Travel resources

Here I share my favorite and useful travel resources that I use before or during my trips and while I’m living in Indonesia.

Travel resources guides

  • TripAdvisor– before adding any “to see/do/stay” object to my travel plan I check here what other travelers say about those places.
  • Wiki voyage – the free, worldwide travel guide. Valuable that every traveler can edit the newest information from their trips.
  • My travel stories, the advice in Asia – check reviews, tips as well.

Travel resources accommodation

  • Airbnb – 1st place which I check. I can know better local people & sometimes it’s cheaper than stay in hostels ;) Check my tips for using Airbnb.
  • Agoda – I find here the most selection for low-budget accommodation in Asia.
  • Booking – is one of those resources that I can find low-budget accommodation outside of Asia.
  • Couchsurfing – one of the most popular platforms to search for local hosts. But it’s not just free accommodation during your trip – it’s sharing and giving as well.

Cheap flights

  • eDreams – you can find really good deals.
  • Skyscanner – I love that I can choose “to” destination “flexible”. It helps me to find the cheapest destination from Europe to Asia (no matter Thailand, Malaysia or other, from there to go to Indonesia simpler).
  • Momondo – If my travel dates are flexible it’s great to see all the prices in the chart by dates and choose the cheapest date to fly.
  • Nusatrip – here I find sometimes the cheapest flights inside Asia.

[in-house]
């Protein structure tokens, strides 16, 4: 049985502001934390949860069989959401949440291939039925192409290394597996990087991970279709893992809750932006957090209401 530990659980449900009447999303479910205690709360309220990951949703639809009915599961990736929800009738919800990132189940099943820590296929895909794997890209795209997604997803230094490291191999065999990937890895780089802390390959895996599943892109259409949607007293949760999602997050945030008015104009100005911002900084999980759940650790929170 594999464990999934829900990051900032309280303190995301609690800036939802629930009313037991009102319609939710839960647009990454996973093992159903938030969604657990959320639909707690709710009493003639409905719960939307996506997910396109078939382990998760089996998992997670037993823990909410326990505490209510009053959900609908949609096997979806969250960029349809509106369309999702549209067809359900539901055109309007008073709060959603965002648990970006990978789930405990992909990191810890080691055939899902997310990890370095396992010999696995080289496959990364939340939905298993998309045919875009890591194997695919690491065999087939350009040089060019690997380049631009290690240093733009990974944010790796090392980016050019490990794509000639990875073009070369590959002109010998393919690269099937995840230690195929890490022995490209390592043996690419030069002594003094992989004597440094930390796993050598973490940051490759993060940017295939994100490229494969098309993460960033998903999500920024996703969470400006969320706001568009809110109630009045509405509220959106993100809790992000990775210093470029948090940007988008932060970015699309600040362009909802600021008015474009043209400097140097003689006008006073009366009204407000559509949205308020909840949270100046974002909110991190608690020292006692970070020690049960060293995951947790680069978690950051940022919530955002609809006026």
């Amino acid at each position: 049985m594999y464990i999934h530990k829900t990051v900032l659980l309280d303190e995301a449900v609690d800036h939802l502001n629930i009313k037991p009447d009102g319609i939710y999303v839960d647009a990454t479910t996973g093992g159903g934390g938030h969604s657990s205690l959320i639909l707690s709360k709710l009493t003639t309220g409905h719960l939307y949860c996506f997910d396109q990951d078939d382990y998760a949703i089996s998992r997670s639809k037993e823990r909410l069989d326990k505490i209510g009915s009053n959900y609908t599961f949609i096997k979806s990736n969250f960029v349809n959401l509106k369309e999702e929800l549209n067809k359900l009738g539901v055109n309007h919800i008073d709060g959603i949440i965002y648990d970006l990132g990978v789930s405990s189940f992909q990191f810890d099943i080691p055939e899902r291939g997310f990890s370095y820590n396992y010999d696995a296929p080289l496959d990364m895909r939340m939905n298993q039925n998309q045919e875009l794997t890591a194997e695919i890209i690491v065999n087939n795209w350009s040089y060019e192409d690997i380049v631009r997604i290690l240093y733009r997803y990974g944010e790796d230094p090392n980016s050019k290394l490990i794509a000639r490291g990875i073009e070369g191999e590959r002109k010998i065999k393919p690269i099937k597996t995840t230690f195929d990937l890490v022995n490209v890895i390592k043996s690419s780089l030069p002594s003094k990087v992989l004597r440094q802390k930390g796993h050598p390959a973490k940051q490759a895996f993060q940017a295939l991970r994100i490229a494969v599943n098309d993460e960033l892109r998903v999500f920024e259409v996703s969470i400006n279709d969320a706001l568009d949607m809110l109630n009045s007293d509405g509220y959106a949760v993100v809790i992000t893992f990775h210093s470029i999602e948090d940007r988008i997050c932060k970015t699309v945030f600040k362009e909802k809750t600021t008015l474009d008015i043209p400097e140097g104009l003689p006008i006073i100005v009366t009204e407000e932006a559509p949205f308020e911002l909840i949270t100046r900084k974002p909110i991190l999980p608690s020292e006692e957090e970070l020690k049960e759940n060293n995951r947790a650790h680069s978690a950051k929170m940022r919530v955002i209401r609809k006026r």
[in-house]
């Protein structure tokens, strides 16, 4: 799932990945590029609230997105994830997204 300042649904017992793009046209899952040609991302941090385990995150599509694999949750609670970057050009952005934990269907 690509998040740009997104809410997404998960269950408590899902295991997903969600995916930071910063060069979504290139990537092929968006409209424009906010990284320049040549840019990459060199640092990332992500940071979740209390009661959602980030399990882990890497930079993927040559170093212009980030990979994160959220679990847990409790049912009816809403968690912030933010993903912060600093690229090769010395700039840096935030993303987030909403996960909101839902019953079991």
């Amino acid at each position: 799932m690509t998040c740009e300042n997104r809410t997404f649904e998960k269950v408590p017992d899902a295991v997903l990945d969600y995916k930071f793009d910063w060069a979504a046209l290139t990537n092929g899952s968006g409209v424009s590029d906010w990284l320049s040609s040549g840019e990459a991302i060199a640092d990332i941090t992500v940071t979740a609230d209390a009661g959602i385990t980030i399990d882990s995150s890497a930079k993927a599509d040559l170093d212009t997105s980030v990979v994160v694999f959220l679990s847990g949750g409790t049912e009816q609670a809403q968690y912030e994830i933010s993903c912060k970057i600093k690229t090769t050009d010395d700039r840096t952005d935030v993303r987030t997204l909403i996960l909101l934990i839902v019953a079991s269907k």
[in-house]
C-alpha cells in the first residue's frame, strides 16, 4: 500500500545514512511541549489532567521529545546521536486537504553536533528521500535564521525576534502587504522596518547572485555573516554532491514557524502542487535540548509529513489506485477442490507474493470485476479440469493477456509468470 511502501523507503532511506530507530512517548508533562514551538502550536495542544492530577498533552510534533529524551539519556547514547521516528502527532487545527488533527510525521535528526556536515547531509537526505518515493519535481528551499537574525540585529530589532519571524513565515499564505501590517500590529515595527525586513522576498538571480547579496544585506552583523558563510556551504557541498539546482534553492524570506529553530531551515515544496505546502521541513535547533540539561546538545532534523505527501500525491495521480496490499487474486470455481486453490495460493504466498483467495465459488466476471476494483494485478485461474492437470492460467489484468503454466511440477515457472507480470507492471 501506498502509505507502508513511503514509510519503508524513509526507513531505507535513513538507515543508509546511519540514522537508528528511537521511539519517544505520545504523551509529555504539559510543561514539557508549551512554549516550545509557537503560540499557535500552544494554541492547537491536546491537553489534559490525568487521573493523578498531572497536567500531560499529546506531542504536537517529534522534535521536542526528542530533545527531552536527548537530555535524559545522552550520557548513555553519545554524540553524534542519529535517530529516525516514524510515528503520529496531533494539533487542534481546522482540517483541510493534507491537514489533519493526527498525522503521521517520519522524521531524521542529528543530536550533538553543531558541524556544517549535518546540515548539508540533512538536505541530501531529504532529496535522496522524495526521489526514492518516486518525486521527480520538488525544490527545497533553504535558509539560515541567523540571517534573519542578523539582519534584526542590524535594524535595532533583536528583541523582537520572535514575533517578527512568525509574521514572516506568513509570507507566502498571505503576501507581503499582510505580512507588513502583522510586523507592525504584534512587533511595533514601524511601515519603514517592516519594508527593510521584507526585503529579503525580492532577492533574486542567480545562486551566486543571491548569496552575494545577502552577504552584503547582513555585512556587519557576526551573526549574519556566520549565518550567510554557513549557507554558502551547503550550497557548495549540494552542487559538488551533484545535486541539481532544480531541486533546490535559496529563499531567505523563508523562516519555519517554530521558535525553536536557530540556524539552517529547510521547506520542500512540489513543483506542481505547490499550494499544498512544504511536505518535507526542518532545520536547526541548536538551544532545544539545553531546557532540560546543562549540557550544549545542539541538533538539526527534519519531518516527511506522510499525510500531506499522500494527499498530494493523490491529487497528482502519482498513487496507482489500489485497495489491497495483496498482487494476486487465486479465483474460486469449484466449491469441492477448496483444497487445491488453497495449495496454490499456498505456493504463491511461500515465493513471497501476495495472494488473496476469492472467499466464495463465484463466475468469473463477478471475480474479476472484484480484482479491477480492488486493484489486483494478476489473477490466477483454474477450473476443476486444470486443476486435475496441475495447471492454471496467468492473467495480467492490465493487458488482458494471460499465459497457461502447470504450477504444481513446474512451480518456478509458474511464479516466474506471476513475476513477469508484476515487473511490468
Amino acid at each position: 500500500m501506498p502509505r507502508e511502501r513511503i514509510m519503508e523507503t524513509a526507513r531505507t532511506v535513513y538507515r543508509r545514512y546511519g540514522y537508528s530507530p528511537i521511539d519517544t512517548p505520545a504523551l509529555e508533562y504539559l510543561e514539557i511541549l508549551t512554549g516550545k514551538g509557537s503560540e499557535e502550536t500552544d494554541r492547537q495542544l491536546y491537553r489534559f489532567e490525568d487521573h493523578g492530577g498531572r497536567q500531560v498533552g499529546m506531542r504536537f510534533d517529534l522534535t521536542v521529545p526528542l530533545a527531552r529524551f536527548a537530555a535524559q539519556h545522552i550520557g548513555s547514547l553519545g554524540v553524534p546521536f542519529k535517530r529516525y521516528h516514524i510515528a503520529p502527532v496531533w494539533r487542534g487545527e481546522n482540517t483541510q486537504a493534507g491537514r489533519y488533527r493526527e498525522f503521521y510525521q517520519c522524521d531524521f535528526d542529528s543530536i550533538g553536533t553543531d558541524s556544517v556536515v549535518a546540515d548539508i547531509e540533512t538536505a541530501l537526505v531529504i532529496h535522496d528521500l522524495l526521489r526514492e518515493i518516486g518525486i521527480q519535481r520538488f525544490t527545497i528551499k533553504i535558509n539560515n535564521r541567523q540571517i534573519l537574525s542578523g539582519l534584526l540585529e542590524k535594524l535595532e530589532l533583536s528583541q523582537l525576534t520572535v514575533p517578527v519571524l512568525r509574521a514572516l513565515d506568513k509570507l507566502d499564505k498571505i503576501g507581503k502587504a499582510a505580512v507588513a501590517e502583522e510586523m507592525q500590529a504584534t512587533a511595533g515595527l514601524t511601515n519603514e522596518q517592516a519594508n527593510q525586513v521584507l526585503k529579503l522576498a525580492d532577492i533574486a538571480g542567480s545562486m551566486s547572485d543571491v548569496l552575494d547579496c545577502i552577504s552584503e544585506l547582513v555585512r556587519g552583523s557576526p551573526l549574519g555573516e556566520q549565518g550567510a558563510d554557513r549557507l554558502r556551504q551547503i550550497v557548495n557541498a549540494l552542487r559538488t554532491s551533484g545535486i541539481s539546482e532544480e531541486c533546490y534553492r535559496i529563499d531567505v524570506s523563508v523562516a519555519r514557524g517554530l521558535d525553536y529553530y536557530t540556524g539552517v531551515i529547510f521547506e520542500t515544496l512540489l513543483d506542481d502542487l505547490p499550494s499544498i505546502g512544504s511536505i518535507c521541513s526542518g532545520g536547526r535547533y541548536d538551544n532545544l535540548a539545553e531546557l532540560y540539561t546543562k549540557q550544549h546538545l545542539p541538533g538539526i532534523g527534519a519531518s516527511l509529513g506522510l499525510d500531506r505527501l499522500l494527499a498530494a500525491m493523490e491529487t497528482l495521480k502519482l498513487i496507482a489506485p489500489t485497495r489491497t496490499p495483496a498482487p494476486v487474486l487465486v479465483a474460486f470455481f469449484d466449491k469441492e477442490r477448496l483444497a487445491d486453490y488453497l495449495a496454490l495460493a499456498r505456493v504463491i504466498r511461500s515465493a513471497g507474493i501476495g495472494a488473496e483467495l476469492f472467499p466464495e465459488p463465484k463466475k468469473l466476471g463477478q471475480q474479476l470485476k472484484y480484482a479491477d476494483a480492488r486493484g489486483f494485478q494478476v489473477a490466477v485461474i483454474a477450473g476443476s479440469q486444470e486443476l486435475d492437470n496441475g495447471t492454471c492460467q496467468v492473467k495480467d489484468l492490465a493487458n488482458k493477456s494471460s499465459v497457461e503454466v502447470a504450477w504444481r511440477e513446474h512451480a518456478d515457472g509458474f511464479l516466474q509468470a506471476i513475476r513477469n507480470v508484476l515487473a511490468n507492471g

• Tiket – one of the websites that you can find well cheapest flight tickets inside Asia. As well you can buy train tickets, rent a car, book a hotel in Indonesia.
  • Traveloka –  here you can find flights, hotels, train tickets, and much more.

Travel resources communities

  • Thorn Tree – many travel advice from local travelers and not only. I like that people most of the time give exhaustive answers to questions.
  • Couchsurfing – people not only host you but share their experiences, advice. Often organize meetings with travelers and local people.
  • FB groups – you can find many travel groups by different regions, traveling types and etc.

Travel resources programs

  • Darmasiswa scholarship – possibility to study Indonesian culture, live here for 6-12 months. I was selected for this program.
  • Internship in Indonesia – another possibility to stay in Indonesia and share your academic and cultural knowledge with Indonesian students.
  • Work away – voluntary program around the world and many possibilities for Asia as well. I already have several projects in my mind that would like to attend.
  • GoAbroad – providing the most comprehensive international education and alternative travel resource. You can find a study, internship, volunteering programs, and more.

Travel resources traveling

  • Easy book – largest booking website in SE Asia: bus, train, car, ferry, and local tours in Singapore, Malaysia, Indonesia, Thailand, and more. Often suggest discounts for online tickets.